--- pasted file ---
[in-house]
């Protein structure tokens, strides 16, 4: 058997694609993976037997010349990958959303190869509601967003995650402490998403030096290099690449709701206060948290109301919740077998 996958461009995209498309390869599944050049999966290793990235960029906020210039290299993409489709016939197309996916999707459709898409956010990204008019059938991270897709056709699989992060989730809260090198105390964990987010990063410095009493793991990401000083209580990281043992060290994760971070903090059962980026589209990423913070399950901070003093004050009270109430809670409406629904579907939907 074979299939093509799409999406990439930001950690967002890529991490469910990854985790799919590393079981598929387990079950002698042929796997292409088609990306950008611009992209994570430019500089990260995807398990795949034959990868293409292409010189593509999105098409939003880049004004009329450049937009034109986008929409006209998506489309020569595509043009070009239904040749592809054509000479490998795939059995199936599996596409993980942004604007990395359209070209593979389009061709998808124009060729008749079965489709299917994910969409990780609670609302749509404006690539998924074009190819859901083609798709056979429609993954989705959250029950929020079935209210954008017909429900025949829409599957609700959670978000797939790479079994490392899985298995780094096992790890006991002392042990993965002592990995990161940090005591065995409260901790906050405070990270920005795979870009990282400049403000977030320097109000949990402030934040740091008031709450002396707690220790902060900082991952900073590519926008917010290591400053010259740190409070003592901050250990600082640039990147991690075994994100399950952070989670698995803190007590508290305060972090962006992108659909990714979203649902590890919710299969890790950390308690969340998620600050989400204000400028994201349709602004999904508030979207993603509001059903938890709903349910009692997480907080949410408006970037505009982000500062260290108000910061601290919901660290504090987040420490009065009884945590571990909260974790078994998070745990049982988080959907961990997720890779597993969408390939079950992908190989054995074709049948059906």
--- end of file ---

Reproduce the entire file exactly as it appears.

[in-house]
């Protein structure tokens, strides 16, 4: 058997694609993976037997010349990958959303190869509601967003995650402490998403030096290099690449709701206060948290109301919740077998 996958461009995209498309390869599944050049999966290793990235960029906020210039290299993409489709016939197309996916999707459709898409956010990204008019059938991270897709056709699989992060989730809260090198105390964990987010990063410095009493793991990401000083209580990281043992060290994760971070903090059962980026589209990423913070399950901070003093004050009270109430809670409406629904579907939907 074979299939093509799409999406990439930001950690967002890529991490469910990854985790799919590393079981598929387990079950002698042929796997292409088609990306950008611009992209994570430019500089990260995807398990795949034959990868293409292409010189593509999105098409939003880049004004009329450049937009034109986008929409006209998506489309020569595509043009070009239904040749592809054509000479490998795939059995199936599996596409993980942004604007990395359209070209593979389009061709998808124009060729008749079965489709299917994910969409990780609670609302749509404006690539998924074009190819859901083609798709056979429609993954989705959250029950929020079935209210954008017909429900025949829409599957609700959670978000797939790479079994490392899985298995780094096992790890006991002392042990993965002592990995990161940090005591065995409260901790906050405070990270920005795979870009990282400049403000977030320097109000949990402030934040740091008031709450002396707690220790902060900082991952900073590519926008917010290591400053010259740190409070003592901050250990600082640039990147991690075994994100399950952070989670698995803190007590508290305060972090962006992108659909990714979203649902590890919710299969890790950390308690969340998620600050989400204000400028994201349709602004999904508030979207993603509001059903938890709903349910009692997480907080949410408006970037505009982000500062260290108000910061601290919901660290504090987040420490009065009884945590571990909260974790078994998070745990049982988080959907961990997720890779597993969408390939079950992908190989054995074709049948059906």